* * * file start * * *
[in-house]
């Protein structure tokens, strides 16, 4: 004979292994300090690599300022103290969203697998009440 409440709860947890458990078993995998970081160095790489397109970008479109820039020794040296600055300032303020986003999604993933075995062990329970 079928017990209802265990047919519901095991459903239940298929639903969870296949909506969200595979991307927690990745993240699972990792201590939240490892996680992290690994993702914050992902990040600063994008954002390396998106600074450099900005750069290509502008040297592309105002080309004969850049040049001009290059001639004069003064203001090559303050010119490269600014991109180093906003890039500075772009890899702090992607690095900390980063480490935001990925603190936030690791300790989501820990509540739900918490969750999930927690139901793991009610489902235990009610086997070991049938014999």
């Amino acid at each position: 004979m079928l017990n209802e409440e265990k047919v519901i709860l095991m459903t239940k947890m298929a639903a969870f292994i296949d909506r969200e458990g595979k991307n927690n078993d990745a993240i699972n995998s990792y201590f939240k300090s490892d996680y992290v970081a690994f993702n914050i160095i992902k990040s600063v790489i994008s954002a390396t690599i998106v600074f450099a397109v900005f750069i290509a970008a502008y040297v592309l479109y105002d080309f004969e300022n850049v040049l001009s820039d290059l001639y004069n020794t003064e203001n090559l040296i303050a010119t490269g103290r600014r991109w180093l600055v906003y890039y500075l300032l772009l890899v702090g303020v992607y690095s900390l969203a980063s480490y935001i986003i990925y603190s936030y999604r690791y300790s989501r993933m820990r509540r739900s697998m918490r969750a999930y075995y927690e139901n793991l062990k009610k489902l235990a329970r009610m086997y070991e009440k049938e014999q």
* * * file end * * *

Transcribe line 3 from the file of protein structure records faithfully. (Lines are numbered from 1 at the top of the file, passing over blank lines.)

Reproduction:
């Amino acid at each position: 004979m079928l017990n209802e409440e265990k047919v519901i709860l095991m459903t239940k947890m298929a639903a969870f292994i296949d909506r969200e458990g595979k991307n927690n078993d990745a993240i699972n995998s990792y201590f939240k300090s490892d996680y992290v970081a690994f993702n914050i160095i992902k990040s600063v790489i994008s954002a390396t690599i998106v600074f450099a397109v900005f750069i290509a970008a502008y040297v592309l479109y105002d080309f004969e300022n850049v040049l001009s820039d290059l001639y004069n020794t003064e203001n090559l040296i303050a010119t490269g103290r600014r991109w180093l600055v906003y890039y500075l300032l772009l890899v702090g303020v992607y690095s900390l969203a980063s480490y935001i986003i990925y603190s936030y999604r690791y300790s989501r993933m820990r509540r739900s697998m918490r969750a999930y075995y927690e139901n793991l062990k009610k489902l235990a329970r009610m086997y070991e009440k049938e014999q």